We simulate clusters of clients, where each cluster generates a set of effect locations, , shared by all clients assigned to them. The rows of capture up to second order (intercept, linear, and quadratic) polynomial effects for each module. The effects are generated in a vectorized fashion from a multivariate Gaussian with the covariance formulation as outlined for the DDP base distribution enumerated in Section 3.1. The module effects are generated from a multivariate proper CAR prior under the assumption of adjacency for successive modules with smoothing parameter . A covariance matrix allowing for polynomial orders of module random effects is defined with

where the diagonals encode the variance of the first through third polynomial orders, respectively, for each of multivariate cluster effect locations. We formulate such that the first and second orders and the second and third orders express negative correlations; for example, if the slope for the effect trajectory of a given module expresses a negative trajectory, then the quadratic term is positive and will tend to decelerate or bend the curve back up. Once the effects are generated, clients are randomly assigned to one of the clusters with equal probability. Each cluster will hold both UC and CBT clients, though the module attendance sequence for the UC clients is set to ’s such that their assigned module effects do not contribute to the generation of the response values. The model intercept, , is set to and fixed effect coefficients are set to for , respectively, for each client, , where is an indicator for the treatment arm assigned to client ( for CBT, for UC) and denotes the continuously-valued time at which was observed, taking on value or months. The resultant set of random effects for client , are multiplied with the MM link vector, , to produce matched to for client-specific polynomial variation from the mean time trend (which is captured in ). The model noise precision is set to .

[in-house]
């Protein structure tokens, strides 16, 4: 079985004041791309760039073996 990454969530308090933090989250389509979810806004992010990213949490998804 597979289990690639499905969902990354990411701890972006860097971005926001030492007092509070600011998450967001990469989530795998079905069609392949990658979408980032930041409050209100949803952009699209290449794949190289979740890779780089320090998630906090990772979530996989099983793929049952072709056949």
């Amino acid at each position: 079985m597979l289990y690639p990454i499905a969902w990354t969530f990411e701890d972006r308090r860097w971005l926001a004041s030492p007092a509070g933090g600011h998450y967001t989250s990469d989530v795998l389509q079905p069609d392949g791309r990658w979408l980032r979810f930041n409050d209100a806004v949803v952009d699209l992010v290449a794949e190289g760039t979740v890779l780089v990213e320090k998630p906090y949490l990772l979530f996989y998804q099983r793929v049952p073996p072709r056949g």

### 5.2 Data modeling

Figure 1 presents in-sample predicted growth curves for randomly selected clients within each treatment arm along with actual client data values. Client growth curves under the DDP model express more adaptiveness to the data, both for -shaped curves as expressed by client and bell-shaped curves estimated for client .

Posterior mean values for the polynomial effect terms assigned to each module are composed into module effect trajectories through time in Figure 2 comparing MM_MV and DDP models for each of the clusters (columns) and for randomly selected modules. The posterior mean module effect trajectories estimated under the DDP model track closer to the true trajectory shapes than do the nonclient adaptive curves for MM_MV.

We compose a small Monte Carlo simulation with iterations, where each generates a data set with the above noted specifications. Estimation is performed under our models for each generated data set and the posterior draws for the fixed effects are concatenated across iterations to examine performance of the 3 comparator formulations under repeated sampling. Figure 3 reveals the posterior distribution over the credible intervals under each model estimated using the predictive margins technique; see Lane and Nelder (1982). We note that the DDP formulation expresses the least uncertainty around the true values (represented by a dashed line at each of the measurement months).

#### 5.2.1 Model fit statistics